Some swallows rent, others build |

Some swallows rent, others build

Tom Wiesen
Photo by James C. Leupold/U.S. Fish & Wildlife Service An American tree swallow is shown perching between flights. Swallows are often confused with swifts, however swifts usually don't perch.

Walk outside on a sunny midsummer day and look skyward from an open vantage point. Chances you’ll see a swallow in flight within the first minute.Swallows look like miniature fighter-jets gliding and soaring over open spaces. Zooming around at high speed, they gobble up insects with wide-open mouths. They’ll commonly circle back through a swarm of insects, and at times there are feeding frenzies with many swallows dive-bombing into an especially thick cloud of their tiny prey.Swallow parents are now hard at work gathering insects to feed their fast growing chicks. This is a time of year when you can see the parents coming and going from the nest. Both mom and dad cruise for insects, store them temporarily in their esophagus, then return to the nest and regurgitate food to the hungry babies.

Eagle County is a great place to watch swallows, because six species of swallows summer here. Since swallows rely on fresh hatches of flying insects, they arrive here in early summer when consistent warm temperatures ensure regular insect hatches. It is common to see swallows lined up on a telephone wire on a frosty summer morning, because if it’s too cold for insects, there’s no reason for them to fly. Swallows will simply hang tight until the warm morning sun brings about another bounty of nutritious insects.Swallows migrate north to Eagle County from as far south as Central America. Upon arrival, swallows search out open areas rich in flying insects and suitable nesting sites.There is great diversity in the types of nests different species of swallows build. For instance, the American tree swallow and the violet-green swallow use of an old woodpecker holes. Visit an aspen grove and look for neatly bored, 2-inch holes about 10 to 15 feet off the ground. Without the woodpecker to make its home, these swallows would be left out in the cold.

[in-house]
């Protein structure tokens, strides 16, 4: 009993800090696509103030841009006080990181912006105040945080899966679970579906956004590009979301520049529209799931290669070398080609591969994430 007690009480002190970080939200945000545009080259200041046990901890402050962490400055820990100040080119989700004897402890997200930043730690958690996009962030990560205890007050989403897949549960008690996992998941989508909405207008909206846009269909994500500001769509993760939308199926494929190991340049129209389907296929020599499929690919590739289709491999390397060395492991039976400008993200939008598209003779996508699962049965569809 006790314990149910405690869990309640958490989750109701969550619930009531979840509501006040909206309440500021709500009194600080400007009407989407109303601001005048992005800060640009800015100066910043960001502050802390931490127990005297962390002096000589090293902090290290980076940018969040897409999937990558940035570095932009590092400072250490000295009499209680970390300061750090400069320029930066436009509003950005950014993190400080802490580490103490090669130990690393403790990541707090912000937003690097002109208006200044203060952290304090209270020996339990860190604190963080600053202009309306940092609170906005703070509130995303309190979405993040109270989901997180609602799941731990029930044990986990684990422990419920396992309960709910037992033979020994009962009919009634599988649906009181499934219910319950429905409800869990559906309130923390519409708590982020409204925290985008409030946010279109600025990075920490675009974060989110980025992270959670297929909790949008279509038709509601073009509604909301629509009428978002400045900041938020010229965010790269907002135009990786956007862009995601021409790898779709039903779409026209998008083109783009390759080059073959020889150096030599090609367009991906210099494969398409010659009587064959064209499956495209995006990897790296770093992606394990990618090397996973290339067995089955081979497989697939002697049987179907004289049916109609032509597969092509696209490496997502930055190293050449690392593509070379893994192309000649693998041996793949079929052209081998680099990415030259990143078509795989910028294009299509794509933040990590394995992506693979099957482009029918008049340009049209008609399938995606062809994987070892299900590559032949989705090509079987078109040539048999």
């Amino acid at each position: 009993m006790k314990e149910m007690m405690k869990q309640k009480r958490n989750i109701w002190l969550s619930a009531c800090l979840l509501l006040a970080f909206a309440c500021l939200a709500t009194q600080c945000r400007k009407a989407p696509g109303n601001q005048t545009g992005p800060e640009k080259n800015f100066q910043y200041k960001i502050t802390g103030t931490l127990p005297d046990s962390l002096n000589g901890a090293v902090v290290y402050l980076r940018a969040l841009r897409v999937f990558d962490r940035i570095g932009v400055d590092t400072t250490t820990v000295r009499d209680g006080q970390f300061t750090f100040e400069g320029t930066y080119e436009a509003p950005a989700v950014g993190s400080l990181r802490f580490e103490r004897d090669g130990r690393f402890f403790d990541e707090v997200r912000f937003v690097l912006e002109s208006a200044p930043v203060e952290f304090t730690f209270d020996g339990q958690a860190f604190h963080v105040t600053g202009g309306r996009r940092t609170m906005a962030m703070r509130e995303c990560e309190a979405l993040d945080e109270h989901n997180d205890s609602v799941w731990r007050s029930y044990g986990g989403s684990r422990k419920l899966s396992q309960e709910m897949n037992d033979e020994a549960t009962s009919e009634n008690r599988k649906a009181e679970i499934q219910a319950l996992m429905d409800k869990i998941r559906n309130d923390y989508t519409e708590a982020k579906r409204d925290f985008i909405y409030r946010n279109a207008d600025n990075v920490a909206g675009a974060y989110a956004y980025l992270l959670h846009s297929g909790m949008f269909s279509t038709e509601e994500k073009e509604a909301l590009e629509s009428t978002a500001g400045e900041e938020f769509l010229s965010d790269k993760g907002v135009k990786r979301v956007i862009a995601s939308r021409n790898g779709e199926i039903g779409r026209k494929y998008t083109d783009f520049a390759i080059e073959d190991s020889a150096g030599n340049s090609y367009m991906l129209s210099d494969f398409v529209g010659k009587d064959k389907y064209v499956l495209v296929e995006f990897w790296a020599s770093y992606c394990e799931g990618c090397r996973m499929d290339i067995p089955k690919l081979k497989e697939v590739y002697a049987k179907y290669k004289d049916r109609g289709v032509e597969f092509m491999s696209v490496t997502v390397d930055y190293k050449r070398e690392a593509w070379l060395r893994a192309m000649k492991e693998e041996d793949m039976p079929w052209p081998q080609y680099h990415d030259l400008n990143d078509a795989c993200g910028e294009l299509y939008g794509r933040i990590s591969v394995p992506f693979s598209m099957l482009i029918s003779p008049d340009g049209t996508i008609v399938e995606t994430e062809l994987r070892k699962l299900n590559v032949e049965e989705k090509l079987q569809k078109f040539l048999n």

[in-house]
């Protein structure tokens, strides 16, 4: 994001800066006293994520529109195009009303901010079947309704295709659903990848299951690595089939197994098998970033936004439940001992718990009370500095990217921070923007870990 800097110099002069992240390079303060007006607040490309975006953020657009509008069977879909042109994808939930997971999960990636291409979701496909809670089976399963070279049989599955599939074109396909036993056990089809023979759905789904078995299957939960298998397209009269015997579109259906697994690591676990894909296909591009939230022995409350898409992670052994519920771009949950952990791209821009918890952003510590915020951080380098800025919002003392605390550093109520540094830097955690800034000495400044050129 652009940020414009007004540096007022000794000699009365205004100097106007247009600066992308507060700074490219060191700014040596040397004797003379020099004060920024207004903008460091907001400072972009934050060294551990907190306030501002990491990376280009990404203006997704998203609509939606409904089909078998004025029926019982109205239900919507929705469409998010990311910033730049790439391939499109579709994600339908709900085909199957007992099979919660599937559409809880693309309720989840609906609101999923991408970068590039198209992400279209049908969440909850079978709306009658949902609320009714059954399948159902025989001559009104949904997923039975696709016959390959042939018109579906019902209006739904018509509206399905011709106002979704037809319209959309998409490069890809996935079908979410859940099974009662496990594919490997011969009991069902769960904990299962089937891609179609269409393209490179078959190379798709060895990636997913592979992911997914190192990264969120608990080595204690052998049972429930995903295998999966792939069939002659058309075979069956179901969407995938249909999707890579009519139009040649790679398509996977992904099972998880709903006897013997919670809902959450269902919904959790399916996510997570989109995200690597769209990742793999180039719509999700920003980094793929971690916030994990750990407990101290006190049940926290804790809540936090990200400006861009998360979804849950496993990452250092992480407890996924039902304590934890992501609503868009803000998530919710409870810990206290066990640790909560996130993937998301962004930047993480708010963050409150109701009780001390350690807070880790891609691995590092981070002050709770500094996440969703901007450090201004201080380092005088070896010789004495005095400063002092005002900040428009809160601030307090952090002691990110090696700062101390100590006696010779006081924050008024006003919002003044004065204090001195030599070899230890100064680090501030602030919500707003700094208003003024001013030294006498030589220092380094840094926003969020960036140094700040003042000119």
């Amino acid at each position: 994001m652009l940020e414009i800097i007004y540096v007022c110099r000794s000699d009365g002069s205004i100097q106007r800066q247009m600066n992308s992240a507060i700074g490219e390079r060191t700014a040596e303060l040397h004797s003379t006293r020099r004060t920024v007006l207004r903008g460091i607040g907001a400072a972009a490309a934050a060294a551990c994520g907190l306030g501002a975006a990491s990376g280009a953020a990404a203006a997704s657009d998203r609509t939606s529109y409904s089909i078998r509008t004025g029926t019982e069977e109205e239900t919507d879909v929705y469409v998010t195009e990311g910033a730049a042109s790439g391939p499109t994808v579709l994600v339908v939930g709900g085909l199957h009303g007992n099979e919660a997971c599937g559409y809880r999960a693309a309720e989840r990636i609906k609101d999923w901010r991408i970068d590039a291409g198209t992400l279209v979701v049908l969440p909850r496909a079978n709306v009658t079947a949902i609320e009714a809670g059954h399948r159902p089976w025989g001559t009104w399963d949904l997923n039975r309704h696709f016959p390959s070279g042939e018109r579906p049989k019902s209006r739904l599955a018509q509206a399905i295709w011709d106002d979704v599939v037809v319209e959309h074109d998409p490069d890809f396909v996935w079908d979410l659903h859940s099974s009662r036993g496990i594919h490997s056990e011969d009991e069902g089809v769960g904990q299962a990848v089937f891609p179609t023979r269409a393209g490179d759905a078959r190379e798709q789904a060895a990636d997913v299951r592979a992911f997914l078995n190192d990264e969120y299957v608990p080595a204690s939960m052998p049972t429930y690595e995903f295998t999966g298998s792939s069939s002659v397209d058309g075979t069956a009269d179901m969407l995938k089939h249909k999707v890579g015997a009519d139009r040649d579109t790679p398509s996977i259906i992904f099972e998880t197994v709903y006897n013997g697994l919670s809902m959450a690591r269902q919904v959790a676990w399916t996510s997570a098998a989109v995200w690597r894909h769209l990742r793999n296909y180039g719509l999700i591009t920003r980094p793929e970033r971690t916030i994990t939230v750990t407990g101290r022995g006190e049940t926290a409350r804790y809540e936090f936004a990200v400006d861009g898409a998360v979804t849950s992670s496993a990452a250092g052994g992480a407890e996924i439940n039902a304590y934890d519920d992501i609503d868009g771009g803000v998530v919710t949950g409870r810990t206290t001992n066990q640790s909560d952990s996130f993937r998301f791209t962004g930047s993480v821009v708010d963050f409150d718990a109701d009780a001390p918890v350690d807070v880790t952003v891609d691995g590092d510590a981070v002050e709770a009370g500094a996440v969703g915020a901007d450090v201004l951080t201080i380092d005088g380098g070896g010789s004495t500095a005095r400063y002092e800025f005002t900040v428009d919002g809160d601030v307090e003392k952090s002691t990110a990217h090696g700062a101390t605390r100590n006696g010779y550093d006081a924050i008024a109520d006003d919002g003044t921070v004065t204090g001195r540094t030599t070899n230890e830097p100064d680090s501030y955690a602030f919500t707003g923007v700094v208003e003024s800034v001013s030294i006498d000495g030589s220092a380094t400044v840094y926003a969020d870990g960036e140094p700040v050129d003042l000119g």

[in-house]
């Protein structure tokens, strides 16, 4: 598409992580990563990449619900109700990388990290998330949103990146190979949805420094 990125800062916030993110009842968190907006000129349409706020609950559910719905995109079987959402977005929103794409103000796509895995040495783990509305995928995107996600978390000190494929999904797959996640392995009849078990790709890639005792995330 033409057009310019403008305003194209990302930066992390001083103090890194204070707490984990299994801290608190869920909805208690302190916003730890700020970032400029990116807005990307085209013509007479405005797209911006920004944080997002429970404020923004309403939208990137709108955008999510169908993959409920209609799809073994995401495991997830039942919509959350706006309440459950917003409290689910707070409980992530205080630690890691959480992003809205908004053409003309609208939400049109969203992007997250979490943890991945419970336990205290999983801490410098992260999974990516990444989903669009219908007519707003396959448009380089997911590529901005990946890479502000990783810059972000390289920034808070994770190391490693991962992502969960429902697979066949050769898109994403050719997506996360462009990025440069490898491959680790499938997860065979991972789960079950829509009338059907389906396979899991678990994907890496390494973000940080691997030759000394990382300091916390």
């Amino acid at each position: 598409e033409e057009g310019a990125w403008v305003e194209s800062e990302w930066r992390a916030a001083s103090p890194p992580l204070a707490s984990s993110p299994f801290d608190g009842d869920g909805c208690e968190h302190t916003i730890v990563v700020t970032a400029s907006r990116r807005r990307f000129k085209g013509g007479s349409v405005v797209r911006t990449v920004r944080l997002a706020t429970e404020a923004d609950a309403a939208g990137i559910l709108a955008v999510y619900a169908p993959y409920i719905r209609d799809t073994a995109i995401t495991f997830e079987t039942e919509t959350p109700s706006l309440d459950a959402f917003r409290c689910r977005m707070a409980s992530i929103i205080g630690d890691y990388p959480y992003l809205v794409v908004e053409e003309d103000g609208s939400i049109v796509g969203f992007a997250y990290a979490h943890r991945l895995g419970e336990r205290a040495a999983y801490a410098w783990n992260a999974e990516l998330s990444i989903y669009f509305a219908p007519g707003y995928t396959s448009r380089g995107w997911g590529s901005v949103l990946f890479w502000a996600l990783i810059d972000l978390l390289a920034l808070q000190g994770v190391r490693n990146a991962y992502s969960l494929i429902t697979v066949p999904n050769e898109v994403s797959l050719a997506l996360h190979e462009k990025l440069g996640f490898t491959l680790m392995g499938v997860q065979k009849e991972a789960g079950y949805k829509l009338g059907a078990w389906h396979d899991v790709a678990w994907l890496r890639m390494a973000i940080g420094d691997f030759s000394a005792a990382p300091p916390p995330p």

Cliff swallows build gourd-shaped mud nests under overhanging rock cliffs, under the eaves of buildings and under bridges. Cliff swallows need a nearby source of mud, which they scoop up by the mouthful, mix with spit, and deposit on their structure like a mason laying tiny mud bricks. A thousand mouthfuls later, they have a hanging clay home, with an entrance hole just large enough for the birds to come and go.Readily observe cliff swallows visiting nests and feeding babies the next time you go to the Minturn Market. There are many fine nests under the eaves of the Cowboys and Indians building.Like its cousin the cliff swallow, the barn swallow also uses mud to build its cup-shaped nest on a ledge inside a barn, under a bridge or on a cliff. Barn swallows can be identified in flight by their long, graceful forked tail.Northern rough-winged swallows and bank swallows excavate their nests in sandy earthen banks. Visit a local river and look for a sandy cliff face with two-inch holes.

These swallows burrow in as deep as 6 feet, pecking with their bill, scratching with their feet and removing the debris with their wings and feet.Have you ever wished that the outdoors were insect free? We must remember the role insects play in pollinating our colorful wildflowers, feeding our bird and filling the bellies of the trout swimming in our gold medal streams. Insects make summer here in Eagle County as sweet as honey. Tom and Tanya Wiesen are owners of Trailwise Guides, a year-round Vail Valley guide service specializing in daily private outings in the White River National Forest. Reserve a day of personalized instruction for wilderness hiking, mountain biking, or bird watching. Improve your natural history skills with Trailwise Guides. (970) 827-5363

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